THE LANGUAGE POLICE: how pressure groups restrict what students learn. By Diane Ravitch. Alfred A Knopf, New York, $24.
Diane Ravitch's stint as assistant secretary of education in the United States' first Bush administration will lead many to assume that The Language Police is one more attack on progressive education and multiculturalism. It is. And her criticism seems justified: she cites publishers dropping children's stories about dolphins or in which it snows because they display "regional bias"; replacing "huts" with "small houses" and "fairy" with "elf"; references to Jews, Gentiles and Poles deleted from an exam question on Isaac Bashevis Singer's In My Father's Court (about growing up Jewish in Poland); the sorry history textbooks that declare "Islam spreads" but "Christian Europe invades" or that one cannot speak of the "growth of democracy" in the same breath as US history.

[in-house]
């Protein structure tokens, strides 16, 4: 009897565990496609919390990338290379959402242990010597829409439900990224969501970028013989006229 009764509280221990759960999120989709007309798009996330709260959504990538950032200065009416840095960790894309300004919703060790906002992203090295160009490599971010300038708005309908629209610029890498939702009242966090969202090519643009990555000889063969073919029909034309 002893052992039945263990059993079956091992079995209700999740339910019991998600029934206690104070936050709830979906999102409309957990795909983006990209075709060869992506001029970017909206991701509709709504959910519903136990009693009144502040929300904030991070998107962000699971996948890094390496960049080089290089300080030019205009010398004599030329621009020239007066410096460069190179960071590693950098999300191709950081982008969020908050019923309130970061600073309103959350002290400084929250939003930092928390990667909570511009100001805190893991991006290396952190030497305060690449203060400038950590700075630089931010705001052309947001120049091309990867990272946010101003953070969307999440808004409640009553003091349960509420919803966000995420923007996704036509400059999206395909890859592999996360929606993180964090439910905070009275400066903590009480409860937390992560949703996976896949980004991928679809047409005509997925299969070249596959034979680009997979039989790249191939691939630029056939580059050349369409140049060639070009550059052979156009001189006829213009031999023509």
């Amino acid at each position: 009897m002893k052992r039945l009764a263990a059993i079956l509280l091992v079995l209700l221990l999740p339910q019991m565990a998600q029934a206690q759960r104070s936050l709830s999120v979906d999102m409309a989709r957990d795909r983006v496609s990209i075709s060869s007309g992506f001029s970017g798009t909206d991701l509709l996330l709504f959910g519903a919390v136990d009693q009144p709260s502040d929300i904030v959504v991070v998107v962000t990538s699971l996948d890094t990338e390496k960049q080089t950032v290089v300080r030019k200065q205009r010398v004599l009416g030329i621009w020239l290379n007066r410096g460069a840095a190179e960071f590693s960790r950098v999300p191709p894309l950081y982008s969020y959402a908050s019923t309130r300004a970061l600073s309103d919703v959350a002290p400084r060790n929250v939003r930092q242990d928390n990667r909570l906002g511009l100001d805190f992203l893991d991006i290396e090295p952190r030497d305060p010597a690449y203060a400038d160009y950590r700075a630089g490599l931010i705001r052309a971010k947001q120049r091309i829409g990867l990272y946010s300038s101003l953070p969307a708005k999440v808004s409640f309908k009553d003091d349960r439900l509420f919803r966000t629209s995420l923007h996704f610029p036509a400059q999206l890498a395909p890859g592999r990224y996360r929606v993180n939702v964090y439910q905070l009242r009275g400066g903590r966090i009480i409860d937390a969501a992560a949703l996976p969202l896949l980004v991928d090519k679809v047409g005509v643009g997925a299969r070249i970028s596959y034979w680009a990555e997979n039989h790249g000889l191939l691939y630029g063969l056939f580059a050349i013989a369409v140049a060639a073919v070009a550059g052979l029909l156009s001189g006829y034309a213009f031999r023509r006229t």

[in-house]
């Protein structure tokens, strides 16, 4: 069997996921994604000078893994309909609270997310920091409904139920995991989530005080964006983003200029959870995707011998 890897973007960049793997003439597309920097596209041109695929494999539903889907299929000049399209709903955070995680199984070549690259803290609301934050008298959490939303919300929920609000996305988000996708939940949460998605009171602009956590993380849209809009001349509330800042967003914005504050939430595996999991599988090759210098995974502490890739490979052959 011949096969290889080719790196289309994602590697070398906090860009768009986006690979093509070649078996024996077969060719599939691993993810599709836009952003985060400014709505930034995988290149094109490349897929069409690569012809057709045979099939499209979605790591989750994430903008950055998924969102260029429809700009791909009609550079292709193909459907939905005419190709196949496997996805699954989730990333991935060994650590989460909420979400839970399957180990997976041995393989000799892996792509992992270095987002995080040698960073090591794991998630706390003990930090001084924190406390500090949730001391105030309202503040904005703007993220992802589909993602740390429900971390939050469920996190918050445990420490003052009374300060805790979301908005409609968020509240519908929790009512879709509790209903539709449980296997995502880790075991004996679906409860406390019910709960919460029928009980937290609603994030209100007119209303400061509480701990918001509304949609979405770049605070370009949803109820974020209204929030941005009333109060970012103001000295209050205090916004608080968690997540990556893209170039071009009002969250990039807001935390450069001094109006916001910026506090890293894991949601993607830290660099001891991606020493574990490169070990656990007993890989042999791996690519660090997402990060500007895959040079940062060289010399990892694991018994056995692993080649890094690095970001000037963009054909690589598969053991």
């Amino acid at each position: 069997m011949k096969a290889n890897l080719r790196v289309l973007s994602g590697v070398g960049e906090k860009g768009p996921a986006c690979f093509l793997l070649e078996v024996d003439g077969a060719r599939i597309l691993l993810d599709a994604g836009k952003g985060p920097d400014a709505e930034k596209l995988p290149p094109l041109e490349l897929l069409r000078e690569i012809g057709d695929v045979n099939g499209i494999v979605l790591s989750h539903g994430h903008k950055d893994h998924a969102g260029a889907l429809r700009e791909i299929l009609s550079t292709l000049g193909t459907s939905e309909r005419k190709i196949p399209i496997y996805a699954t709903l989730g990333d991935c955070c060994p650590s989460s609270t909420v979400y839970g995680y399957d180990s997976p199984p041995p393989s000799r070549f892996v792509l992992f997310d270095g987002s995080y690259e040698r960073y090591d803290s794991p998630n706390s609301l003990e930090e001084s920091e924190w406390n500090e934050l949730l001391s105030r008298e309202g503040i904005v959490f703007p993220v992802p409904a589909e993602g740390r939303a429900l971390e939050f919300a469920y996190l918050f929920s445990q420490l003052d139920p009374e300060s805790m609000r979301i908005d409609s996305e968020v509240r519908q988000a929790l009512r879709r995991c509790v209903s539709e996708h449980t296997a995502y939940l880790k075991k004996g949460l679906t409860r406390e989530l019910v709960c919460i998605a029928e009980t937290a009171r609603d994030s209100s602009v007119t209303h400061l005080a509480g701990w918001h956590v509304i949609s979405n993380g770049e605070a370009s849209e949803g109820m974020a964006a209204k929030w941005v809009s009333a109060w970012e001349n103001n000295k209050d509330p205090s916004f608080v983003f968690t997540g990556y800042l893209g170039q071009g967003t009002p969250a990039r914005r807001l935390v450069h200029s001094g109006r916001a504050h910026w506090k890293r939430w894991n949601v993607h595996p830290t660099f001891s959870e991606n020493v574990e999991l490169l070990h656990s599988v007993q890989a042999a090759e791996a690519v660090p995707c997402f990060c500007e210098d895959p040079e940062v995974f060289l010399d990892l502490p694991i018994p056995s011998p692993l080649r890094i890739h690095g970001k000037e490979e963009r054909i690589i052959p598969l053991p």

What will surprise many is her equally trenchant criticism of the US fundamentalist Right. It's not just that the Right idealises the past; that's what conservatives do. Rather, it's that the Right has adopted the Left's view that children should not be discomforted by school materials; or, rather, should not be exposed to anything adults think will discomfort them. Thus, stories in which a character or favourite dog dies are verboten. Test publishers have been pressured to delete stories about dinosaurs because of the implied support for evolution theory. Parents'
groups have had references to paganism, satanism, even Hallowe'en, deleted.
Some districts have banned Harry Potter.
Given the US's fierce pride in its protection of free speech, how could this unholy alliance occur, with the fundamentalist Right assuming control of content and the Left of language and imagery? Ravitch's answer is, perhaps, the most germane part of her book for British readers.
Where once the US had dozens of textbook publishers , now there are four major players. To stay in the game, they have learned that books must offend neither the Left nor the Right and have bowed to pressure groups.
Add the fact that the two largest states - Texas (largely on the Right) and California (largely on the Left) - buy textbooks at state level, and US schools end up with textbooks that are not just bland but, even worse, pedagogically and culturally unsound.
Nathan Greenfield teaches at Algonquin technical college, Ottawa, Canada